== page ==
2. Work Smarter, Not Harder: Managing for Efficiency

If you’ve read Grimm’s Fairy Tales, you’ll recall the Brave Little Tailor, who ventures alone into the world, despite being very tiny.

Along his way, he meets an evil giant unwilling to let him pass. The tailor offers a challenge: if the strong giant can squeeze water from a rock, the tailor will turn around; but if the tailor can squeeze water from a rock, the giant will let him continue on down the road.

When the giant fails to squeeze water from roadside stone, the clever tailor reaches into his pocket, grabs the cheese he’s carrying, and squeezes it until the whey leaks out. Victorious (and with sticky hands), the tailor merrily skips away.

The tailor did something the giant did not: he worked smarter, not harder. He saved time. He was efficient.

As a manager or business owner, you are always on guard against anything that wastes your company’s resources. You want everything and everyone to be as efficient as possible. You notice inefficiency immediately.

But here’s the truth: 75% of workers don’t believe they have access to the correct tools for their job. Despite best intentions, employees’ efficiency suffers because they lack the tools they need to complete their tasks.

As a manager, to focus on your employees as humans is to enable them to succeed in every task they attempt. This takes on many forms. It could be a project manager taking the time to explain a new piece of equipment to a worker, or a company deciding to use electronic time tracking software because messy paper timesheets slow down payroll processing.

Even human assets need assets of their own to do their best work. A company that understands its own role in employee efficiency reliably provides employees with the proper tools.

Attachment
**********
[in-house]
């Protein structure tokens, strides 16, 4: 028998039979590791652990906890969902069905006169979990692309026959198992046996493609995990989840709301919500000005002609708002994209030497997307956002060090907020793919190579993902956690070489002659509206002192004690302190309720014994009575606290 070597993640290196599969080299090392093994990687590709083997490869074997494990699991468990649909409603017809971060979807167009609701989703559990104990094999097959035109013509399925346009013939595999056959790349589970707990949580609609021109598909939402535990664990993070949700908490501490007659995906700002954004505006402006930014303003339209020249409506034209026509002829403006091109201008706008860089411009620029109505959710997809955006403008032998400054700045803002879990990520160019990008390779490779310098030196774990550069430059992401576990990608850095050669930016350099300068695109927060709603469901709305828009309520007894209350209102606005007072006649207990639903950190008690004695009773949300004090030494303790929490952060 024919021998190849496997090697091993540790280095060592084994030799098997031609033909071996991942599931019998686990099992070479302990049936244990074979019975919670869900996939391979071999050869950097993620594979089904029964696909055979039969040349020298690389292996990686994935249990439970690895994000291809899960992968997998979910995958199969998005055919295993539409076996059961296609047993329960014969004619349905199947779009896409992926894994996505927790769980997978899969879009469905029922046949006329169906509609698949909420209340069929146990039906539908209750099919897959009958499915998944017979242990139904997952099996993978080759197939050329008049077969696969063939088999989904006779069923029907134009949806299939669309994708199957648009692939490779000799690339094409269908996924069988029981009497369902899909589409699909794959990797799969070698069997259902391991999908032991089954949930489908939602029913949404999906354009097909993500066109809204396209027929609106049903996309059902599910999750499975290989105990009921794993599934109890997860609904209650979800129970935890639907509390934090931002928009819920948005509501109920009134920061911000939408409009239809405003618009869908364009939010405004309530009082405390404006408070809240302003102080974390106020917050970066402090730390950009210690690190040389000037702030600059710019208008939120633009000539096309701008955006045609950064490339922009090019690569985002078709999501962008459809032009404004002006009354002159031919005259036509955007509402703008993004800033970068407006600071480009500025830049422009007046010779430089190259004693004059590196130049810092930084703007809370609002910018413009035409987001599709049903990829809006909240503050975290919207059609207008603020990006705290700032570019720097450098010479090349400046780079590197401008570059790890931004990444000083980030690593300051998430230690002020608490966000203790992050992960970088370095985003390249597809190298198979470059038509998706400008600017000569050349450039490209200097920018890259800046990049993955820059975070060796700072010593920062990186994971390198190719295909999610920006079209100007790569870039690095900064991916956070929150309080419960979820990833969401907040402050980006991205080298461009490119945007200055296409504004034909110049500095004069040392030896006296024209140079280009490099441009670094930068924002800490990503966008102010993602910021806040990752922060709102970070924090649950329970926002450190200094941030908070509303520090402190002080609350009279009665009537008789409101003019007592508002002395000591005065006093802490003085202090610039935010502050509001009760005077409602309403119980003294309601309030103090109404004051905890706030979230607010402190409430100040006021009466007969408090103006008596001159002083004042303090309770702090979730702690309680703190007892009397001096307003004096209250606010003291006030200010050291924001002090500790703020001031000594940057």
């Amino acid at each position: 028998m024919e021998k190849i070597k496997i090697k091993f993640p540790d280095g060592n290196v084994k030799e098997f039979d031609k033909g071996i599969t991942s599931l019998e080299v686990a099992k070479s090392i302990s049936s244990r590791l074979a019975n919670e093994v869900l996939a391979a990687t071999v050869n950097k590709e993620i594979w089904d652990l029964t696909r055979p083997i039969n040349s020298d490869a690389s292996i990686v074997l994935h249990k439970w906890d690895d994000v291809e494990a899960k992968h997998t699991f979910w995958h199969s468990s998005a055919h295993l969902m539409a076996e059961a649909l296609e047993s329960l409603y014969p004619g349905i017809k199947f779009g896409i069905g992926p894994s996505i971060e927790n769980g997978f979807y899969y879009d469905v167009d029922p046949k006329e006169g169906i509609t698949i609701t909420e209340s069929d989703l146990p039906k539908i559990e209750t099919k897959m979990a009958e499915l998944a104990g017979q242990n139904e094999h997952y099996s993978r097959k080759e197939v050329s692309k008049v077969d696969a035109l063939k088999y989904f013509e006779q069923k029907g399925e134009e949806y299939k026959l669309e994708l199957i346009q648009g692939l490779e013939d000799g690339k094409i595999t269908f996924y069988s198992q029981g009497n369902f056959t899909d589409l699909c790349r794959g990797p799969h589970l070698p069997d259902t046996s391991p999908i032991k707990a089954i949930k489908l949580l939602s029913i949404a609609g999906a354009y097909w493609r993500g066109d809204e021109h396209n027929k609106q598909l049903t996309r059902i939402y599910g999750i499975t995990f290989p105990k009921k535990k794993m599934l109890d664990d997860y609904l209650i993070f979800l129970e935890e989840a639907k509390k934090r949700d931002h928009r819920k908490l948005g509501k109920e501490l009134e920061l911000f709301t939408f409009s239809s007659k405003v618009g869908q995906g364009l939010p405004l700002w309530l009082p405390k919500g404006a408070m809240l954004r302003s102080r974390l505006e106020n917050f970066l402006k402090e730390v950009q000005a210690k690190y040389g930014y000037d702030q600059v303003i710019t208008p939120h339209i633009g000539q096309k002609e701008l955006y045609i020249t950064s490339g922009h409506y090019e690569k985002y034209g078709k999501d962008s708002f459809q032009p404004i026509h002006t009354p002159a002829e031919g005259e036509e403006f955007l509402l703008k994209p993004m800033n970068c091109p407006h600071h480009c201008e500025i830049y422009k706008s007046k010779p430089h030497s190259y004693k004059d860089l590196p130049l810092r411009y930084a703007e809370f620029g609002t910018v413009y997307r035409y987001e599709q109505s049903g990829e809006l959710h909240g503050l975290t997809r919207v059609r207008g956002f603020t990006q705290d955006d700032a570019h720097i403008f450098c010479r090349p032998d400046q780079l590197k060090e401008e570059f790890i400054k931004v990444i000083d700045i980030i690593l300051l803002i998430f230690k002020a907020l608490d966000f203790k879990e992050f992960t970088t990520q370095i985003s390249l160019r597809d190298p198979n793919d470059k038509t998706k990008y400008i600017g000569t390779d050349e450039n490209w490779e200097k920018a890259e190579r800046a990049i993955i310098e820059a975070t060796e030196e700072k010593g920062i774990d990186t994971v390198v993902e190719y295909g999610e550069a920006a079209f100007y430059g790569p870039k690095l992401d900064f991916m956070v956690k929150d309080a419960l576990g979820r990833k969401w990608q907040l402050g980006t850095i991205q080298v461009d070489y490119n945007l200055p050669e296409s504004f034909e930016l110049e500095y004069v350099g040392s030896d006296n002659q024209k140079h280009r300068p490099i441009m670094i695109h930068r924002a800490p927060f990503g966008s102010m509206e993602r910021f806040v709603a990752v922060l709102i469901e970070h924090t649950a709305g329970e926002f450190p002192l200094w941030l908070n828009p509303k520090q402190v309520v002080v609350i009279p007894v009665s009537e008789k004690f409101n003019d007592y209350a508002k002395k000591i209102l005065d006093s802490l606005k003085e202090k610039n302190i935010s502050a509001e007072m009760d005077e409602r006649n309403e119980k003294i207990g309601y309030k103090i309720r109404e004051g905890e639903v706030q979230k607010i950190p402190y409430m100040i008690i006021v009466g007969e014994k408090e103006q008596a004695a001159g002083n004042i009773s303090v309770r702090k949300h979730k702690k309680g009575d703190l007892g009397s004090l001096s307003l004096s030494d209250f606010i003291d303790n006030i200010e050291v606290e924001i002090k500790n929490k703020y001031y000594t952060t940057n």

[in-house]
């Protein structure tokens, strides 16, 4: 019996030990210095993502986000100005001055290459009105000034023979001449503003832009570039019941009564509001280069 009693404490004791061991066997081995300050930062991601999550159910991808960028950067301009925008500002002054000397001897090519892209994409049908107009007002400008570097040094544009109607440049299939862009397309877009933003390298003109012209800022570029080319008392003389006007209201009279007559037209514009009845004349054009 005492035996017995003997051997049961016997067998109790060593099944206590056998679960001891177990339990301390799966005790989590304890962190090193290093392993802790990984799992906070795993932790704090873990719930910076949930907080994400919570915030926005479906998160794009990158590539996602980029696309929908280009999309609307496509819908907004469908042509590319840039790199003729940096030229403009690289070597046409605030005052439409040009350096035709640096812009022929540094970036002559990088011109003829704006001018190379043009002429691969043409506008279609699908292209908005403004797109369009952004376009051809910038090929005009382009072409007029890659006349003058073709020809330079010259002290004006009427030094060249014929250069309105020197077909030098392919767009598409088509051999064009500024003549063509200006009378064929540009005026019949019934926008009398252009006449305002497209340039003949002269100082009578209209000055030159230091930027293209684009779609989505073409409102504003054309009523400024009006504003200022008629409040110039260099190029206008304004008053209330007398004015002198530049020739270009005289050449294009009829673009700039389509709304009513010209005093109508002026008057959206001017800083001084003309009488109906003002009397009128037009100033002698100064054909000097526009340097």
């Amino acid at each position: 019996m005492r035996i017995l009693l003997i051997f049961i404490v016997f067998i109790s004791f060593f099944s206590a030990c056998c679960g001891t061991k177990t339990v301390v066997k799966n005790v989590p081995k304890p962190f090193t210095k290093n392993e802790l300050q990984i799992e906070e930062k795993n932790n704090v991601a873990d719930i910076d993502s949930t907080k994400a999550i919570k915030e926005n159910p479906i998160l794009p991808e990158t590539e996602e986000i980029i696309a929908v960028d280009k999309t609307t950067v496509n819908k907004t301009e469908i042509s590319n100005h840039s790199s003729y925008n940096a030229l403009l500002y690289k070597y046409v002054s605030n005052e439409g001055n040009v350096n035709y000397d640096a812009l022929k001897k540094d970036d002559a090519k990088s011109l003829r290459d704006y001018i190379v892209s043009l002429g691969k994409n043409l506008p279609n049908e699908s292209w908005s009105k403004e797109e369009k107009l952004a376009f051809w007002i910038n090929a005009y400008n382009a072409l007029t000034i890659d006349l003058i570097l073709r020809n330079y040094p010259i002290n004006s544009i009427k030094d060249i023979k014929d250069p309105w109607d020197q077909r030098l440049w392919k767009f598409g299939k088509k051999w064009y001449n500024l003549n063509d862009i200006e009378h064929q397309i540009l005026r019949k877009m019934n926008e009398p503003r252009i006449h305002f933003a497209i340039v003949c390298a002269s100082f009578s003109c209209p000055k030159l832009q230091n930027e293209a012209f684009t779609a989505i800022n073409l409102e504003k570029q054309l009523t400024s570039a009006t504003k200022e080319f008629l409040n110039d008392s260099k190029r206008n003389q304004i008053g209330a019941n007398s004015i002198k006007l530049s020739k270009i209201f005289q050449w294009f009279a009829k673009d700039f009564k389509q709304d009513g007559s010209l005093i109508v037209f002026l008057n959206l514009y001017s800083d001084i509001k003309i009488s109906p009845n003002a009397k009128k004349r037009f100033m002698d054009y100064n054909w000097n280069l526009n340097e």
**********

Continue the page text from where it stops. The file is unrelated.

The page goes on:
Not only that, such a company is constantly trying to come up with ways to enhance employee engagement. Don’t forget that engaged employees are often the most efficient ones as well.

3. Don’t Forget About You: Managing Yourself to Be Better

A famous unsolved question in philosophy is the Barber’s Paradox. It asks, “If the barber only shaves those who don’t shave themselves, does the barber shave himself?”

At your business, the Barber’s Paradox is actually the Manager’s Paradox, because who actually manages the manager?

Treating employees as humans instead just assets starts in the heart of the manager or business owner. Sometimes, this manager has no manager of their own to critique their style of employee engagement and management, so it’s up to them to find their own resources.

Fortunately, there are many free resources that promote relationship-based leadership and employee-focused company cultures. Author of the bestseller “How To Win Friends and Influence People”, Dale Carnegie is famous for guiding managers into developing relationship-centered approaches with their employees, which leads to better productivity, efficiency, and engagement.

When a manager or business owner learns to view and treat their employees as humans and not assets, those values trickle into all areas of their business.

Sometimes, the only manager you have is yourself. And that’s okay. You can be your own teacher too.

Conclusion: “To Win the Marketplace, You Must First Win the Workplace”

In whatever industry you have your company, Human Asset Management defines itself as the balanced treatment of your employees as both assets and humans. If you ever go too far one way, you can always get back. But you might hear George Bailey’s voice echoing,”Employees aren’t cattle. They’re people.”